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If there exist two identical pieces of equipment, in this case two pumps that are the exact same (in theory) pumping the same fluid in the same location at the same rate (everything is the same), how many times does pump A have to fail/breakdown while pump B is fine before I can say that there is a problem with pump A and NOT pump B, rather than saying there is clearly a problem and it exists with both pumps (or saying I can't pass judgment either way).

That is, if pump A failed 50 times in the past 10 years and pump B failed 0 times, that probably means whatever caused pump A is likely unique to pump A. However if pump A failed only 1 time in 10 years, and pump B still never failed.. I'm assuming we'd call that statistically insignificant and I couldn't say either way whether or not the problem is with pump A or pump A AND B.

My thoughts: At first I thought I'd need to know what the nominal failure rate of that type of pump was before being able to figure this out, but then I thought, "if these pumps normally fail 5 times a year, then there's got to be a difference because A is following that trend exactly, but B is 50 failures away from where it should be" and conversely the same logic can be applied at the other extreme, say if the pumps normally fail once every 20 years.. there's still quite clearly a discrepancy.

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2 Answers 2

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As I understand your situation, you have just two numbers: after a given amount of time, you have the number of times A has failed, $Y_A$, and the number of times B has failed, $Y_B$. These are counts.

It is possible to test two counts, but only if you make strong assumptions. You need to assume an underlying distribution for the counts. There are a number of count distributions, but the most basic is the Poisson distribution. It is not the most realistic possibility. However, a feature of the Poisson distribution is that the variance / SD is a function of the mean. Moreover, a single count constitutes an estimate (not necessarily a great one) of the underlying mean. In other words, if you are willing to assume that the counts are distributed as a Poisson, you can conduct a test (called a Poisson test) even though you have only two numbers. Obviously you would have better power if you had more than two numbers. In addition, the validity of the outcome is dependent on the veracity of the distributional assumption. It is typically more realistic to think of the output from a Poisson test as the lower bound of the significance, with the actual significance being some unknown amount higher.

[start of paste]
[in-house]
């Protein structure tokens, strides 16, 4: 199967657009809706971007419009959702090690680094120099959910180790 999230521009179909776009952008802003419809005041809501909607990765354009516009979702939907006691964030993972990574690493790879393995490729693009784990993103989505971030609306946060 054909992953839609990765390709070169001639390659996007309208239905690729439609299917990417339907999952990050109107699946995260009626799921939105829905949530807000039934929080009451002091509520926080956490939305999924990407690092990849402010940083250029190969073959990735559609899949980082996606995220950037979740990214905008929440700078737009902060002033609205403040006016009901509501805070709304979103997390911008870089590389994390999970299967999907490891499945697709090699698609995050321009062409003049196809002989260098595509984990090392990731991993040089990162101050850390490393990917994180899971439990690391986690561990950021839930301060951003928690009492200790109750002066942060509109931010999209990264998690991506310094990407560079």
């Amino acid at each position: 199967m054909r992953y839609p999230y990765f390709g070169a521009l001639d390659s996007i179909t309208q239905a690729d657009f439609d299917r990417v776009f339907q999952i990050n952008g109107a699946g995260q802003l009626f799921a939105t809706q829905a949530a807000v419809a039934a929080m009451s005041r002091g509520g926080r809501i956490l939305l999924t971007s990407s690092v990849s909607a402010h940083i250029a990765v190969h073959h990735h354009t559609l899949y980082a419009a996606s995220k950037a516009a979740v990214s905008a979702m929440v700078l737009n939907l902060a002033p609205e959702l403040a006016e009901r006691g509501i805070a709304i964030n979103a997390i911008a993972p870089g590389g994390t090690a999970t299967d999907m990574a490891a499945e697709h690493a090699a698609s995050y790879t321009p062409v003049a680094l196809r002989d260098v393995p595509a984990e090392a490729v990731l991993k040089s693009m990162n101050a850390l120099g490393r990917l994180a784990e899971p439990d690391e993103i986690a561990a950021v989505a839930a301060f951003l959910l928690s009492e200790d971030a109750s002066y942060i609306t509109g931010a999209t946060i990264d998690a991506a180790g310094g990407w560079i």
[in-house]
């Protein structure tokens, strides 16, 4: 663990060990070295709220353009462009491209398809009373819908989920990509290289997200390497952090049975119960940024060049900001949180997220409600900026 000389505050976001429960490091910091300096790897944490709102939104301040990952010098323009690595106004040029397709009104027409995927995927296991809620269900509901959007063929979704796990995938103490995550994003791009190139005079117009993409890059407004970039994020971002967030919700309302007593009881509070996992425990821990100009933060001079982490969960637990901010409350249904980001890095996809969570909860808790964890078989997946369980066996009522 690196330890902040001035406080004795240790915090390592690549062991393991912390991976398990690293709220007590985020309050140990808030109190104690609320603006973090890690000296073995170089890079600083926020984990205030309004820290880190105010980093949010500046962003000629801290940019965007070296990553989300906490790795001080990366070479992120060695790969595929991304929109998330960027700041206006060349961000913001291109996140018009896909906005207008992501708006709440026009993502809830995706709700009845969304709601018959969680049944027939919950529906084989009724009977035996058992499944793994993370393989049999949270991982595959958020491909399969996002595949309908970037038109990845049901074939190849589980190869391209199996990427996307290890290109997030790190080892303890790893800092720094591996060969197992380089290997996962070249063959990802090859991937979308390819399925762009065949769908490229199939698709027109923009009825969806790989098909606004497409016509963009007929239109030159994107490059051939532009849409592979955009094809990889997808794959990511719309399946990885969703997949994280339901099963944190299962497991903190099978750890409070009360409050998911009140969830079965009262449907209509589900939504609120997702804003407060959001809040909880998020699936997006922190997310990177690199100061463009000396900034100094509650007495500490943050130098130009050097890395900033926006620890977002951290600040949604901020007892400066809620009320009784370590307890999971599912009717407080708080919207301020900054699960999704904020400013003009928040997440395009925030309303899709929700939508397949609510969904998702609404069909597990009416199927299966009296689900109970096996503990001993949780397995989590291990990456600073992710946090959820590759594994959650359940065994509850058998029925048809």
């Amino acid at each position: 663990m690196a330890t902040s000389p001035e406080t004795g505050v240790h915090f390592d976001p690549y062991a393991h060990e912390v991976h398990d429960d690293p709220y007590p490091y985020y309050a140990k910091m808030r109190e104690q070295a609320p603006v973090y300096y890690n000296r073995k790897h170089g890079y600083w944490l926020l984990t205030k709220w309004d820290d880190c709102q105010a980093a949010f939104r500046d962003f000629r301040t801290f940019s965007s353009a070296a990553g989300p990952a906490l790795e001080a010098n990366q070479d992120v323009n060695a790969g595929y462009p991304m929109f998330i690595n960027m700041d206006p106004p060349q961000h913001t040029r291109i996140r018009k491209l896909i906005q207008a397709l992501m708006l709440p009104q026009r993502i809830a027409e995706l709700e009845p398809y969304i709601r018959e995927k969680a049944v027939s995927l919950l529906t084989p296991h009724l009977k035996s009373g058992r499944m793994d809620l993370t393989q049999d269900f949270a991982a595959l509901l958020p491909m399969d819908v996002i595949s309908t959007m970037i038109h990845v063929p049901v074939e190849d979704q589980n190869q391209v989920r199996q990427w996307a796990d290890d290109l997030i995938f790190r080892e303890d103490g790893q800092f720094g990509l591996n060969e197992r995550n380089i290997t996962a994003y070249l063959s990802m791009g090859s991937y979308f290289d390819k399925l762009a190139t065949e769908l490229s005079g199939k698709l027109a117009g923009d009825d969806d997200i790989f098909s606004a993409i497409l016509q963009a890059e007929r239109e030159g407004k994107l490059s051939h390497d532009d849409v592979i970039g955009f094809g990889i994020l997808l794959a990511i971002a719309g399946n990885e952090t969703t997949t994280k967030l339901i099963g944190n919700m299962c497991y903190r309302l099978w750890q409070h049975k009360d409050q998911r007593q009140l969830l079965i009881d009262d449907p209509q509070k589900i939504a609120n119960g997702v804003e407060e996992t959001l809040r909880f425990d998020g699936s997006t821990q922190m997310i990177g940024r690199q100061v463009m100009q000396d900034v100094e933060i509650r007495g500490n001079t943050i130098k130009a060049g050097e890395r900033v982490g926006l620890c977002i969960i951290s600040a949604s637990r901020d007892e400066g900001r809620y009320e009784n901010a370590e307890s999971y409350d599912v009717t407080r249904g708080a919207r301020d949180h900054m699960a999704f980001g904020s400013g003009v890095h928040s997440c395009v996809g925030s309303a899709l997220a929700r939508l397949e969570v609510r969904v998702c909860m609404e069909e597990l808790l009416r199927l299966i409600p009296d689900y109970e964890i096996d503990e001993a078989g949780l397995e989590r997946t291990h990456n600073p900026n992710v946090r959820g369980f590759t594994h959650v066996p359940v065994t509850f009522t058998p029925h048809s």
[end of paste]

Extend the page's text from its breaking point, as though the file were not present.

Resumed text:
For example, we can run a Poisson test in R using your data:

poisson.test(c(50, 0))
#  Comparison of Poisson rates
# 
# data:  c(50, 0) time base: 1
# count1 = 50, expected count1 = 25, p-value = 1.776e-15
# alternative hypothesis: true rate ratio is not equal to 1
# 95 percent confidence interval:
#  13.0604     Inf
# sample estimates:
# rate ratio 
#        Inf 
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  • $\begingroup$ +1 In the two group case it looks like poisson.test conditions on the total count and does a binomial test (which is what I'd have done). $\endgroup$
    – Glen_b
    Dec 23, 2015 at 1:20
  • $\begingroup$ I don't have R so I've been fooling around in excel and no matter what I do I can't seem to get your answer of 1.776e-15. Glen - would you mind elaborating on what you mean by "poisson.test conditions on the total count"? I've been using the poisson probability formula (e^u*u^x/x!) but I think I'm doing something wrong. $\endgroup$
    – brendan
    Dec 23, 2015 at 18:21
  • $\begingroup$ @brendan, I doubt Excel is going to be a good way to go here. It will be easier to download R & just use the code I show above. R is free, quick & easy to download & install, & you don't actually have to learn anything to use this one function. (Of course you could start learning it for future reference; it will be much more powerful & flexible than Excel.) $\endgroup$ Dec 23, 2015 at 20:04
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I'm not sure about the math, but something that pops out to me is that it must be taken into consideration that the probability of failure is not static - probability of failure over time must increase, on the system and therefore the individual components. If you want to just call something going wrong "failure", that's fine, but you do have to recognize that failure is the result of one or more parts failing. If you want to say that the design is out of spec, that's different, and has to be measured not by failure but by taking the pump apart and measuring things (I think).

If you are holding the probability of failure fixed over time, then you either know p(x) or are estimating p(x). In either case that is a simple comparison, but I think you will always need p(x). Any thoughts? I could be way off.

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  • $\begingroup$ Thanks for the response Kevin, to be more accurate it is a very specific part failing (a one way valve to be precise), and it gets replaced every time it fails. And you'll have to forgive me my statistics is very rusty but if p(x) is the probability of failure and in my example wouldn't that just be 50+0 / (10*2).. 0.4 times per year? $\endgroup$
    – brendan
    Dec 22, 2015 at 19:24

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